Aviation in particular is driving efuel development with examples including the Airbus partnership with the SAF+ Consortium in Canada, the HyshiFT Consortium in South Africa and the Liquid Wind consortium in Scandinavia [3]. A controversial source of efuel investment has been the luxury car brand, Porsche. Porsche funded HIF Global’s Haru Oni demo plant in Chile, which produces efuels consumed in Porsche’s Experience Centres. Funding is generally positive for market uptake, but in this case it could result from a reluctance to EV’s. Cars are easily electrifiable and don’t require efuels to decarbonise and the consumption of efuels in cars deprives them from hard-to-abate which need them to decarbonise. Efuels must be prioritised in these sectors for society to experience the most climate benefits, an opinion also voiced by some Members of European Parliament at the summit [1]. Nonetheless, this case is fairly unique and may not present as much of a threat if governments follow the European Parliament’s vote to ban the sale of petrol and diesel cars by 2035 [4].

image sourced from Infinium

further barriers to deployment

The source of CO2 can also present challenges. One pathway is through partnerships with industrial emitters to identify a high concentration CO2 stream to capture. Infinium’s partnership with ArcelorMittal to utilise captured CO2 from their steel plant in Dunkirk is a current example of this [1]. As sectors electrify, there may be fewer CO2 emission sources and efuel producers will have to implement technologies such as Direct Air Capture (DAC) and biomass which carry their own associated economic, operational and environmental challenges. DAC is an early-stage technology that requires scale-up, reduction of energy use, demonstrated industrial operation and cost reduction to commercialise. However, some advocate for DAC as key to an efuels ability to close the carbon cycle, whereas point-source CO2 capture will still contribute to atmospheric GHG accumulation [2].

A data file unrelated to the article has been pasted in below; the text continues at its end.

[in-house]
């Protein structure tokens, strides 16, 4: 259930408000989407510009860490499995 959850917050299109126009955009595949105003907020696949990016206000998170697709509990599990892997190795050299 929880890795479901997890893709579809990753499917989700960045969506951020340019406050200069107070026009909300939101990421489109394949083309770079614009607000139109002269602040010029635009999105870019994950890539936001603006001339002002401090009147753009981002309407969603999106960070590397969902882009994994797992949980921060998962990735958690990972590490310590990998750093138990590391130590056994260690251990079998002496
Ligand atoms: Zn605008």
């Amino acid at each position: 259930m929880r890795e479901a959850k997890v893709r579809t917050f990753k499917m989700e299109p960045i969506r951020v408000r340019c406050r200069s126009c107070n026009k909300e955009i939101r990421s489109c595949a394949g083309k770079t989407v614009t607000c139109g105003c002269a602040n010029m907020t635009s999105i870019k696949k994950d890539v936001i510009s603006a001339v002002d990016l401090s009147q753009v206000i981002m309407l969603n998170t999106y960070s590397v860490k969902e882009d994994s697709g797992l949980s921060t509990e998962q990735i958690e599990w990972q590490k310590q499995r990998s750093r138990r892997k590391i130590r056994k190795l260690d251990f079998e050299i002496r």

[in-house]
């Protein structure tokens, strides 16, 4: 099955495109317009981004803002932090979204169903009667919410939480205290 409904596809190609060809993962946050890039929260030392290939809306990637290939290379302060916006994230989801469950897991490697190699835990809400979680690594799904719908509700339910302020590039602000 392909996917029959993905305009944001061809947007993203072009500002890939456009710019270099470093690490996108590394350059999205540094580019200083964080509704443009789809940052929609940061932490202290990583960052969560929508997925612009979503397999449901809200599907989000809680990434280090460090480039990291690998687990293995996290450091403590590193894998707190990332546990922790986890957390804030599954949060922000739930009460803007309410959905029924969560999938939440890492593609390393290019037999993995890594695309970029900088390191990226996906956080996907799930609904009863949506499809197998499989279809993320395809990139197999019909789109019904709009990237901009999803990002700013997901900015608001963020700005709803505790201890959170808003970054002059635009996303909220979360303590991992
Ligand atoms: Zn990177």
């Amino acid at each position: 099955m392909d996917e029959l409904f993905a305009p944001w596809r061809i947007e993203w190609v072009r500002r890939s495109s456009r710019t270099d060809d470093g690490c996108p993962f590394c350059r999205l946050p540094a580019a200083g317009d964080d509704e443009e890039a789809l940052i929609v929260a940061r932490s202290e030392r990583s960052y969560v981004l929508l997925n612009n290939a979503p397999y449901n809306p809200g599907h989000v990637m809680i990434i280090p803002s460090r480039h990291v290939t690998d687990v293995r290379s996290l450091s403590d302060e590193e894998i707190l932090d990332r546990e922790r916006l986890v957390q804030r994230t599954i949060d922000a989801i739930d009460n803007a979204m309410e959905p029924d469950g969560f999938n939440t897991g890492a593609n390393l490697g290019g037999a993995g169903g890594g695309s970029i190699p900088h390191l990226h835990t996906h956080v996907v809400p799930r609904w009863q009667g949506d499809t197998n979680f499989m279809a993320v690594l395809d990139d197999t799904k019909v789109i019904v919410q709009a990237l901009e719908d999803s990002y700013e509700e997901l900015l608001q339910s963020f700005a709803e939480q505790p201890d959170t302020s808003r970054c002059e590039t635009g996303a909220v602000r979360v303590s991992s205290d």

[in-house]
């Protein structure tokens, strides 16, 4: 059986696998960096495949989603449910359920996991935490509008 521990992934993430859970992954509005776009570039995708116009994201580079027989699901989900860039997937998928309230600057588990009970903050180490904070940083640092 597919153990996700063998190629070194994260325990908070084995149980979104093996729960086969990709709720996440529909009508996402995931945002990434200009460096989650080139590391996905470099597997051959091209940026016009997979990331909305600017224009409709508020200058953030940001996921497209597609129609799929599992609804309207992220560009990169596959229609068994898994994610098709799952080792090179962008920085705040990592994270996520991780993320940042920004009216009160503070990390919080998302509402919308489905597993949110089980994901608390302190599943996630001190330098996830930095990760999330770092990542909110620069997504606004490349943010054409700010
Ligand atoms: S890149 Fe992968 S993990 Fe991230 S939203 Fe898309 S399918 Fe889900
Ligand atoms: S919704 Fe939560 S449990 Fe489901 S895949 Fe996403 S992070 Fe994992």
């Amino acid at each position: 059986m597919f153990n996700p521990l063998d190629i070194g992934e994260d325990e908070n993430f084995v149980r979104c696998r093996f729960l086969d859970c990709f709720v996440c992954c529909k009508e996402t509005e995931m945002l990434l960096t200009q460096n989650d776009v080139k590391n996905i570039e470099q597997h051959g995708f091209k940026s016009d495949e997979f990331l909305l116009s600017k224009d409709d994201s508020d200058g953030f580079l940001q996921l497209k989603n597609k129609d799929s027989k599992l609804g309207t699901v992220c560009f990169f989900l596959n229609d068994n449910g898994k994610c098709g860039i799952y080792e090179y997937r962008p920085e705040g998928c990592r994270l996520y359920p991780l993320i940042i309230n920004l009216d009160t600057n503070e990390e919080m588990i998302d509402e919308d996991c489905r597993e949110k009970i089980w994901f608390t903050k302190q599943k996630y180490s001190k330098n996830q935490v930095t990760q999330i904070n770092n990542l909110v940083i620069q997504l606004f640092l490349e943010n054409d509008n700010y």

There are also some uncertainties regarding the full extent of environmental benefits of efuels. In addition to the high energy consumption for the high temperature synthesis, producing green hydrogen is water intensive. This could present an obstacle to efuels being geographically independent in countries with scarce water. Furthermore, the combustion of efuels in internal combustion engines still produces NOx and particulates, leading to harmful effects on the environment and society. Efuels produced via FT lack aromatic molecules that prevent leaks in conventional aircraft fuel systems so need to be blended with kerosene for Sustainable Aviation Fuel (SAF) applications, further inhibiting its environmental credentials [2].

Concluding remarks

The feasibility, scalability and sustainability of efuels are still subjects of ongoing R&D, and their role in the energy transition depends on various factors, including cost-effectiveness and environmental impacts compared to alternatives. It’s a complex trade-off, but the ability of efuels to reduce GHG emissions in sectors where direct electrification is challenging, such as aviation and heavy transport, should not be ignored. Arcadia efuels is planning to start operation at the end of 2026 and has already agreed to supply SAF to Sunclass Airlines and Shell Aviation Denmark [1], providing evidence for the demand that supply needs to ramp up to satisfy.

Market expansion will involve scaling of hydrogen electrolysis and DAC capacity which can be achieved through industry collaborations across the supply chain. The efuel business case is also enabled by government incentives, which need to be amplified for the sector to attract investment. The role of efuels in the broader context of the transition to a cleaner and more sustainable energy system must be further evaluated to fully maximise their potential.

  1. Presentations from the E-Fuel World Summit 2022

  2. Low-carbon fuels for aviation, A Fantuzzi, P A Saenz Cavazos, N Moustafa et al., Briefing Paper No 9 March 2023, Institute for Molecular Science and Engineering, Imperial College London,

  3. Sustainable Aviation Fuel – Ready for lift off? KPMG, Aviation 2030